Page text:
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The fainter forms of sadness please;
My sorrows are of softer kind.
Through this still valley let me stray,
Rapt in some strain of pensive GRAY:'
Whole lofty genius bears along
The conscious dignity of fong;
And fcorning from the facred store
To waste a note on Pride or lower,
Roves through the glimmering twilight gloom,
And warbles round each ruftic tonib:
He too, perchance (for well I know,

His heart can melt with friendly woe),
He too, perchance, when these poor limbs are laid,
Will heave one tuneful agh, and soothe my hovering

fhade.

BEATTIE.

RETIREMENT,

AN ODE.
W HEN in the crimson cloud of even,

The ling'ring light decays,
Am Hesper on the front of heaven

His glittering gem displays;
Deep in the filent vale, unseen,

I.elide a lulling stream,
A pensive youth of placid mien,

Indulged his tender theme.
He cliffs, in hoary grandeur pild,
| High o'er the glimmering dale;

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Ye woods, along whose winding wild

Murmurs the folemņ gale ;
Where Melancholy strays forlorn,

And Woe retires to weep,
What time the wan moon's yellow horn

Gleams on the western deep :
To you, ye waftes, whose artless charms

Ne'er drew Ambition's eye,
'Scap'd a tumultuous world's alarms,

To your retreats I fly.
Deep in your most fequefter'd bow's

Let me at last recline,
Where Solitude, mild, modeft pow'r !

Leans on her ivy'd thrine.
How shall I woo thee, matchless fair!

Thy heavenly fimile how win;
Thy smile, that smooths the brow of Care,

And stills the storm within ?
O wilt thou to thy fav’rite grove

Thine ardent votary bring,
And bless his hours, and bid them move

Serene, on ülent wing!
Oft let remembrance foothe his mind

With dreams of former days,
When in the lap of Peace reclin'd

He fram'd his infant {ays;
When Fancy rov'd at large, nor Care,

Nor cold Diftruft alarm’d,
Nor Envy, with malignant glare,

His fimple youth had harın'd. "Twas then, 0 Solitude, to thee

His carly vows were paid,

From heart fincere, and warm, and free,

Devoted to the shade!
Ah, why does Fate his fteps decoy,
. In stormy paths to roam,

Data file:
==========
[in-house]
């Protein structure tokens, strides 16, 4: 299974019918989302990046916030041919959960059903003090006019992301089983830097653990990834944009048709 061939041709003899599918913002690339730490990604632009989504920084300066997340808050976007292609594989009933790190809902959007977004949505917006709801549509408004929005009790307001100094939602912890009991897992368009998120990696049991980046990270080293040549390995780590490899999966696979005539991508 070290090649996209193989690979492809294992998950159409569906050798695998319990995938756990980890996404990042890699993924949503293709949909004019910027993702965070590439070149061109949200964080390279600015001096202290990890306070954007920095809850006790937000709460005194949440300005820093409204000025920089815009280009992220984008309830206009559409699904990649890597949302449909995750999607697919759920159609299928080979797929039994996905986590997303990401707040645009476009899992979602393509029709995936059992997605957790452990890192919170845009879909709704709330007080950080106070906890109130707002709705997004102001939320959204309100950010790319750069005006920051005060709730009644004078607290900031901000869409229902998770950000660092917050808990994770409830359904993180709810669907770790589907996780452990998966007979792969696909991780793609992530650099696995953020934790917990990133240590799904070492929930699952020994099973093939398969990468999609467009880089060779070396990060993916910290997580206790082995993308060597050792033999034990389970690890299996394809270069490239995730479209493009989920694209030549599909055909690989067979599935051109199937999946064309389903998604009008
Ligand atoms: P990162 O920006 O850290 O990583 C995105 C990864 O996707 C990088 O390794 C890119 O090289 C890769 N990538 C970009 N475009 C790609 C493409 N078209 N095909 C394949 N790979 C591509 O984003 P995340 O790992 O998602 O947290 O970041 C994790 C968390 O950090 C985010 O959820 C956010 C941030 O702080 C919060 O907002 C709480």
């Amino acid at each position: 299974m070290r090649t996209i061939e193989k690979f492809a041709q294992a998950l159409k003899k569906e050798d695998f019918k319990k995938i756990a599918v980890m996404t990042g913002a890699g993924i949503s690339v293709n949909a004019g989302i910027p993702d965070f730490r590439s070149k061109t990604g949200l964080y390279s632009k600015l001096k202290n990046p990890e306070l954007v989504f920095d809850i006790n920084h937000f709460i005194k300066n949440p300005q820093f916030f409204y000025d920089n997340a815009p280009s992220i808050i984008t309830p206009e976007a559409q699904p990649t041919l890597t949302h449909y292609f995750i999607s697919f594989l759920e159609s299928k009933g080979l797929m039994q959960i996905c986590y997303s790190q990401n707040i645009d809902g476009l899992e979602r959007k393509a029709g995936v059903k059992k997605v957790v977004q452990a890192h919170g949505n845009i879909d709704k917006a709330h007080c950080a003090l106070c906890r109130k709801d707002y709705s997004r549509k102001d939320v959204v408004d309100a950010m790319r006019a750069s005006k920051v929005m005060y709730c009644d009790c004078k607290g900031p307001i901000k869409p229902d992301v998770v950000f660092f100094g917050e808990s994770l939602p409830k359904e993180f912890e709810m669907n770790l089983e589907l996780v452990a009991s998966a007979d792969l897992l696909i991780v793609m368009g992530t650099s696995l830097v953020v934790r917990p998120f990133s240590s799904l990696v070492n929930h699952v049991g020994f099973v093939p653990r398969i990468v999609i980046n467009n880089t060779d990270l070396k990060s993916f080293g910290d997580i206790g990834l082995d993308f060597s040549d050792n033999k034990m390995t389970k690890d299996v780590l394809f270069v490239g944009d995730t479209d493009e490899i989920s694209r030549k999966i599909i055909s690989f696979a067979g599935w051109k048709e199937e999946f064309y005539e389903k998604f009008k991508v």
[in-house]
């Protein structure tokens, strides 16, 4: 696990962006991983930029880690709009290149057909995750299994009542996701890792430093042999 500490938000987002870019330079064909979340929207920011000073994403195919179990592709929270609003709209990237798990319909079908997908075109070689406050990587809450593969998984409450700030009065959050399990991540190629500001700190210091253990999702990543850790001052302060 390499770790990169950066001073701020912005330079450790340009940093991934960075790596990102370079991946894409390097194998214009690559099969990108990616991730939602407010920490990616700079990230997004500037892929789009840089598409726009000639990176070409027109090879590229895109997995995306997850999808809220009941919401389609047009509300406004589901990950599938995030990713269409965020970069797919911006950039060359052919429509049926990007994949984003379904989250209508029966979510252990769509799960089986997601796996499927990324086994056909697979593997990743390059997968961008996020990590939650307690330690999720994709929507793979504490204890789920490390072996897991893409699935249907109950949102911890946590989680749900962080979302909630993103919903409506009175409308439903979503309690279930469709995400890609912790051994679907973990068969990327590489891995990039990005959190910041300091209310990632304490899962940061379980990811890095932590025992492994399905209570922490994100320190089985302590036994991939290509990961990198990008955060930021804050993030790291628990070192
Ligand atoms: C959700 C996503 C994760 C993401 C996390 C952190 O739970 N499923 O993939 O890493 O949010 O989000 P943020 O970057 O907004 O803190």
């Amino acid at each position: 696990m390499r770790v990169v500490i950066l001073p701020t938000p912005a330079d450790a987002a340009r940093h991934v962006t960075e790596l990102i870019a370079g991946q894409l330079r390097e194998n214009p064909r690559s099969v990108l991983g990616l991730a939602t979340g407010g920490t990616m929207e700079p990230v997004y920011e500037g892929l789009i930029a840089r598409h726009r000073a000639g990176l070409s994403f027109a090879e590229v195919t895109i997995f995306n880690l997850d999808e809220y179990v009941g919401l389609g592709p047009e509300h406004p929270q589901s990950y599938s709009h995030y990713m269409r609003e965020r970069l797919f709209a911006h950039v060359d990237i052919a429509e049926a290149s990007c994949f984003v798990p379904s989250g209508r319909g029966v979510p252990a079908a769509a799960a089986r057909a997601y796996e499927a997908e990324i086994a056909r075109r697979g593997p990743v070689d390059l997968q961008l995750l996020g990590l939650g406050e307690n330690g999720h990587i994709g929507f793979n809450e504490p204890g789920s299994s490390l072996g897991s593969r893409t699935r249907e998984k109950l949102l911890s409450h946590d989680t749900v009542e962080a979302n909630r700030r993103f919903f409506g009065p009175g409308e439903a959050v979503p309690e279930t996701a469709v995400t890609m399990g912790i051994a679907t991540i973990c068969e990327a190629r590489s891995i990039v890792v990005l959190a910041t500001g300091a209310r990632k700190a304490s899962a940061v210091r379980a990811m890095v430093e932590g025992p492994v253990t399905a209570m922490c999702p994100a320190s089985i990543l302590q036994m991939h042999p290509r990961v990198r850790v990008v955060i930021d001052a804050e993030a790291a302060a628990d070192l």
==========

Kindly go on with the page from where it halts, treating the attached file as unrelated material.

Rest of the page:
Remote from all congenial joy?

O take the wanderer home!
Thy shades, thy filence, now be mine,

Thy charms my only theme;
My haunt the hollow cliff, whose pipe

Waves o’er the gloomy stream; Whence the scar'd owl, on pinions grey,

Breaks from the rufling boughs,
And down the lone vale fails away,

To more profound repose.
O while to thee the woodland pours

Its wildly warbling fong,
And balmy from the bank of flowers

The Zephyr breathes along,
Let no rude found invade from far,

No vagrant foot be nigh,
No ray from Grandeur's gilded car,

Flash on the fartled eye!
But if some pilgrim through the glade

Thy hallow'd bow'rs explore,
O guard from harm this hoary head,

And liften to his lore;
For he of joys divine hall tell,

That wean from earthly woe,
And triumph o'er the miglity apell

That chains this heart below. For me no more the path invites

Ambition loves to tread ;

No more I'll climb those toilsome heights

By guileful Hope mised;
Leaps my fond Anttering heart no more

To Mirth's enliv’ning firain ;
For present pleasure foon is o'er,

And all the past is vain.',

THE HERMIT.

AT the clofe of the day, when the hamlet is ftill,

And mortals the sweets of forgetfulness prove ; When nought but the torrent is heard on the hill,

And nought but the nightingale's song in the grove: 'Twas thus, by the cave of a mountain afar,

While a harp rung symphonious, a Hermit began No more with himself, or with Nature at war,

He thought as a sage, though he felt as a man. « Ah, why all abandon'd to darkness and woe!

" Why, lone Philomela ! that languishing fall ? For spring shall return, and a lover bestow,

“ And sorrow no longer thy bosom inthrall; " But if Pity inspire thee, renew the sad lay, Mourn, sweetest complainer; man calls thee to

« mourn! O foothe him whose pleasures, like thine, pass away!

“ Full quickly they pass—but they never return ! " Now gliding remote, on the verge of the sky,

The moon, half extinguish'd, her crescent displays: « But lately I mark'd, when majestic on high

" She thone, and the planets were loft iu her blaze.

** Roil on, thou fair orb, and with gladness pursue

" The path that conducts thee to splendor again : « But man's faded glory what change thall renew!

“ Ah, fool! to exult in a glory so vain ! so 'Tis night, and the landscape is lovely no more;

" I mourn, but, ye woodlands, I mourn not for you ; * For morn is approaching, your charms to restore,

“ Perfum'd with fresh fragrance, and glittering with “ Nor yet for the ravage of winter I mourn ; [dew :

“ Kind Nature the embryo blossom will save : " But when shall spring visit the mouldering urn ?

"O when Mall it dawn on the night of the grave;">

• 'Twas thus, by the glare of false science betray'd,

"That leads to bewilder ; and dazzles, to blind; “My thoughts wontto roam, from 1hade onward to shade:

Deftruction before me, and Sorrow behind :' “) pity, great Father of Light,” then I cry'd, « Thy creature, who fain would not wander from

" Thee ! « Lo, humbled in dust, I relinquish my pride: " From doubt and from darkness thou only canft

" free." * And darkness and doubt are now flying away ;

No longer I roam in conjecture forlorn. "So breaks on the traveller, faint and astray,

The bright and the balmy effulgence of morn. • See Truth, Love, and Mercy, in triumph defcending,

• And Nature all glowing in Eden's first bloom ! • O'er the cold cheek of Death smiles and roses are

blending, "And beauty imınortal awakes from the tomb.'

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